There have been a number of posts today for Ada Lovelace Day, honoring women in computing. * Tim O'Reilly posts about [the women at O'Reilly](http://radar.oreilly.com/2009/03/ada-lovelace-day-at-oreilly.html) who make things happen. If it weren't for Edie Freeman, we wouldn't think of the camel and Perl. * Nat Torkington highlights three women, including Perl's own Allison Randal, in [Ada Lovelace Day ABC](http://radar.oreilly.com/2009/03/ada-lovelace-day-abc.html). Brenda Wallace gets a shout-out as well. Brenda's not known for public Perl contributions, but she's well-known as a driver of the Perl community in New Zealand. * Casey West honors Audrey Tang, who should need no introduction. [Casey's blog post](http://caseywest.com/2009/03/24/ada-lovelace-day-audrey-tang/) gives the briefest of summaries of some of Audrey's amazing achievements. * Hundreds more at [http://findingada.com/](findingada.com) I'd like to call out a few more Perl people while we're at it: * Skud (Kirrily Robert) who helped me start Perlbuzz, is at the top of the list. If you've ever used [WWW::Mechanize](http://search.cpan.org/dist/WWW-Mechanize) instead of dealing with the inner workings of LWP, thank Skud. * Jacinta Richardson is half of [Perl Training Australia](http://perltraining.com.au/). Together with Paul Fenwick, they are a huge force in the Perl community in that corner of the world. My understanding is that their marvelous [Perl Tips newsletter](http://perltraining.com.au/tips/) comes from her. * Elaine Ashton was instrumental in getting the CPAN going, and keeping it going today. * Ricardo Signes rattled off names to me: [Jess Robinson](http://search.cpan.org/~jrobinson/), Karen Cravens, [Liz Cortell](http://www.slideshare.net/zrusilla/pulp-perl), [Beth Skwarecki](http://bethskwarecki.com/about/) and "[Elizabeth Mattijsen](http://search.cpan.org/~elizabeth/) who is TOTALLY badass." Perhaps he'll comment to fill in the details. I'd like to also steal a bit from Tim O'Reilly's article as well. He said:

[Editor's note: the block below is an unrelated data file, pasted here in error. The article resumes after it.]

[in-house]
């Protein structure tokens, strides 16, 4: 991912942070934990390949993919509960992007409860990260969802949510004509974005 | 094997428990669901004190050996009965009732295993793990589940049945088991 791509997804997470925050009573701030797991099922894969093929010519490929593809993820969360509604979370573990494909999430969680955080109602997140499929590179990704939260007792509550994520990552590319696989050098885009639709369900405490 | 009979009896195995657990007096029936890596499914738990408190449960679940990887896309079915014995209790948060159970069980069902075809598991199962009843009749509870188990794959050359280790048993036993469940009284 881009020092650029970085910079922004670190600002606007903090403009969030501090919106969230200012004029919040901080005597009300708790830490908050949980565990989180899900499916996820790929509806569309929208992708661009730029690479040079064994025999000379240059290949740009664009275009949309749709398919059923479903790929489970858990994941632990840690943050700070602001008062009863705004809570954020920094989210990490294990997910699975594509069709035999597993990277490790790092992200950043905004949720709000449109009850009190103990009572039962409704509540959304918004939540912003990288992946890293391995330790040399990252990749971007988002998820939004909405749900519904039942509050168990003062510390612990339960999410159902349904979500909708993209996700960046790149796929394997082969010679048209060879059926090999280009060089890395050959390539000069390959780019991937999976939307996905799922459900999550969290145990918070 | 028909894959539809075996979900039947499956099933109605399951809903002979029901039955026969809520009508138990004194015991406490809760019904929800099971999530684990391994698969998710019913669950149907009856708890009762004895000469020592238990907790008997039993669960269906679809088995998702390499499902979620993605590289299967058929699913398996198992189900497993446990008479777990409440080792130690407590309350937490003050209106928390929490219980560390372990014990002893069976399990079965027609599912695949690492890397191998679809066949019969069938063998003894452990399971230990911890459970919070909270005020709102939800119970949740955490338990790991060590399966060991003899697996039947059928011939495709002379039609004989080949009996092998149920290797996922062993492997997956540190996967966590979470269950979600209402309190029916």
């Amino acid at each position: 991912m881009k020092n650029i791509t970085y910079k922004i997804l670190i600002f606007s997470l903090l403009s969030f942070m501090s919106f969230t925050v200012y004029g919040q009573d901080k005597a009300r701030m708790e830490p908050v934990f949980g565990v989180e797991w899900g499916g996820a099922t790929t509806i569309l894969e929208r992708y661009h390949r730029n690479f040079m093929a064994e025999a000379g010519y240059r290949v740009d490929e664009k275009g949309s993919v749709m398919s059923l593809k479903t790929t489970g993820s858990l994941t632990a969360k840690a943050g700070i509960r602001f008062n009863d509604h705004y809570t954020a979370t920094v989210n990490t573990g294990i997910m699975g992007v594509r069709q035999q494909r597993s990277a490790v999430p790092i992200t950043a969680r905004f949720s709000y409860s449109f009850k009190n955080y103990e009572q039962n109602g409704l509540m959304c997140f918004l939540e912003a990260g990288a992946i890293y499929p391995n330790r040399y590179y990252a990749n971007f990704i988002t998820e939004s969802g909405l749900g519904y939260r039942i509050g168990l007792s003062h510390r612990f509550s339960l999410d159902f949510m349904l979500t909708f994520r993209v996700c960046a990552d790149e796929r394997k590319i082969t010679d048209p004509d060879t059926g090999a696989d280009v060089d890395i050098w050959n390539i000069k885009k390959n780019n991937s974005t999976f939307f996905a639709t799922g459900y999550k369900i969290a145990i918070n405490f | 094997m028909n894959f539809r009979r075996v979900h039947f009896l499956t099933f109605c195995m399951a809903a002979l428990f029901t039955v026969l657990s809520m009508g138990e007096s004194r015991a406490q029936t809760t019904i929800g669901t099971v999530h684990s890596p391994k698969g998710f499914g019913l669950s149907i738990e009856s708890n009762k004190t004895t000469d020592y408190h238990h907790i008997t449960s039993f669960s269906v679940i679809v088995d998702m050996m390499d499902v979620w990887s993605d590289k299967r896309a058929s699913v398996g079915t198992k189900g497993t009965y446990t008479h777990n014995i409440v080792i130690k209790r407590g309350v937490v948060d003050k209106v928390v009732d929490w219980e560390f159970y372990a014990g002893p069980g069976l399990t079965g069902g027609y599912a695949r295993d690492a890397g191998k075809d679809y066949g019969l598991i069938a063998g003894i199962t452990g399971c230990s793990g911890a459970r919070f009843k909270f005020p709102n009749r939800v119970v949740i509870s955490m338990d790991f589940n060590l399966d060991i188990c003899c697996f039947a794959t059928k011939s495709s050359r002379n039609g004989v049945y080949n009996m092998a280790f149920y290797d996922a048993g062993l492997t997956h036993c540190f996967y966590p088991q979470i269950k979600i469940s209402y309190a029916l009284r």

My first hat tip has to go to my wife, Christina O'Reilly. She's a playwright and choreographer, not a techie. But if you've been influenced by me, you've also been influenced by her.... [S]he's been part of everything I've ever done, in the same way that Elizabeth Barrett Browning said of her husband, Robert Browning: "What I do and what I dream include thee, / As the wine must taste of its own grapes"In the same way, let's remember our spouses, partners, and other special women in our lives, starting with Larry Wall's wife Gloria, who you've probably seen at Perl conferences keeping things together for the clan. Whenever you see the work of someone like Josh McAdams, Ricardo Signes, or Casey West, you've got a Heather McAdams, Gloria Signes and Chastity West, and the rest of their families, supporting them. That's community support to remember. Please add your praise of the women of Perl I've forgotten or don't know in the comments below.